Why We Oppose Question 1: Mental Health Counselor Voices Her Concerns

By Jenn L. Hinde, LMHC-BC, CESP

October 26, 2018

In November 2018, Massachusetts residents will vote on ballot Question 1, a proposed law that would limit how many patients could be assigned to each registered nurse in Massachusetts hospitals and certain other health care facilities. This will be devastating for behavioral and mental health facilities. Concerned by the negative impact that this proposed law would have on overall patient care, McLean has come out publicly in opposition to Question 1.

Reasons behind this opposition are detailed in a recently issued statement from McLean Hospital and a white paper prepared by the Massachusetts Association of Behavioral Health Systems. McLean nurses and other staff are also speaking publicly about why they oppose Question 1. We will be featuring these narratives during the weeks leading up to Election Day voting on November 6, 2018.

Waverley Place
“Each voter should make an informed choice, but I know the people I work with already have difficulty getting practitioners and providers that will accept their insurance ... I have a big concern that this law will likely make that worse.” – Jenn L. Hinde, LMHC-BC, CESP

Ballot Question 1 is nothing if not confusing. In a profession that prides itself on individuals making informed choices, the rhetoric is deceptively chaotic and misleading. Everyone in health care wants nurses to be treated with respect and have manageable caseloads. However, the primary goal is to provide high-quality care. Watching TV ads and listening to the radio, it appears that health care facilities and their management teams are ignoring the needs of nursing staff, which would ultimately affect patients. But reading the Secretary of the Commonwealth’s 2018 Information for Voters booklet left me with more questions than answers.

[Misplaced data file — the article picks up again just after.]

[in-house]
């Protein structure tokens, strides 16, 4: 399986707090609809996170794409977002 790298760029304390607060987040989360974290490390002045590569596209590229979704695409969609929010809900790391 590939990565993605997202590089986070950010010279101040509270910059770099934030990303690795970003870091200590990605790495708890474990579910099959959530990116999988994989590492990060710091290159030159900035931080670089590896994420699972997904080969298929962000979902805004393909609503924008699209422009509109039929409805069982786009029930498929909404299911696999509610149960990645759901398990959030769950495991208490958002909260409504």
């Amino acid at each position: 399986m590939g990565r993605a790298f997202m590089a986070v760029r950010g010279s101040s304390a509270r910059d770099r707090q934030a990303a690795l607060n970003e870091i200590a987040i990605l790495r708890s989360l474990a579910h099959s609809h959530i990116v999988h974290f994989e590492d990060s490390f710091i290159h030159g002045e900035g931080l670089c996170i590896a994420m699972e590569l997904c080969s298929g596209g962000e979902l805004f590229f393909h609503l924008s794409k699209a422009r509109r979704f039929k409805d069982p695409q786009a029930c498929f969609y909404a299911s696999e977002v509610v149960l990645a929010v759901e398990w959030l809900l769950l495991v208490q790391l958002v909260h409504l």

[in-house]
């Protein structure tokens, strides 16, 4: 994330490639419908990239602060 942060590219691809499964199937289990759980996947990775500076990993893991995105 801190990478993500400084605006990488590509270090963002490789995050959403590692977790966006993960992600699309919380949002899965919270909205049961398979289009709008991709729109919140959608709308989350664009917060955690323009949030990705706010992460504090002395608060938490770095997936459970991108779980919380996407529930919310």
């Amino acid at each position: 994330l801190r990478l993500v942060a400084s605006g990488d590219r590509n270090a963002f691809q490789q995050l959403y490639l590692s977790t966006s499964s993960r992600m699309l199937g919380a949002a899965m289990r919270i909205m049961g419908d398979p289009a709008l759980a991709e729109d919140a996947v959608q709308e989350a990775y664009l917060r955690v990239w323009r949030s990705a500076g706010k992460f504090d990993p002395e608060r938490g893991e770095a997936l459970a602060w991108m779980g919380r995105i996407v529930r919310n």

Per the booklet, a “yes” vote, would limit the number of patients that could be assigned to one registered nurse in hospitals or certain other health facilities. Here are some of my concerns with that arrangement:

  • Where would people go when there aren’t enough nurses?
  • It appears that the law does not have any waiver provisions, and since we are in New England, I wonder what will happen when there are weather emergencies?
  • What happens during non-peak hours and when people are sleeping? I see no provisions in the law that would allow hospitals and certain other health care facilities to make staffing adjustments when a higher patient-to-nurse ratio may not present an appreciable increase in risk.
  • Per the Massachusetts Secretary of the Commonwealth office’s statement of fiscal consequences, “This proposed law may affect both state and municipal revenues and expenditures, with state-owned hospitals required to expend between an estimated $67,800,000 and $74,800,000 annually to comply with the proposed law, and the Health Policy Commission required to expend an estimated $1,281,200 annually to monitor compliance. There will also be an impact on MassHealth, the state’s Medicaid program, and state-funded employee and retiree health care obligations to the extent that the initiative increases hospital costs or causes hospital closures.” (p. 5 of the Massachusetts 2018 Information for Voters booklet). This is an unfunded mandate!

Each voter should make an informed choice, but I know the people I work with already have difficulty getting practitioners and providers that will accept their insurance, especially MassHealth or Medicaid. I have a big concern that this law will likely make that worse. Finally, bills will need to be paid, and cost-cutting measures would need to be implemented. Where will that leave you? Where will it leave the people we are dedicated to serve? Fewer services? Fewer providers? Longer waiting times when in crisis or experiencing an emergency is an unacceptable standard of care. For me, the decision is clear. I choose better care. I vote “NO!”

Jenn L. Hinde, LMHC-BC, CESP, is a vocational rehabilitation specialist at Waverley Place, a community-based support program that provides a therapeutic community for adults experiencing severe mental illness, including conditions such as schizophrenia and bipolar disorder.

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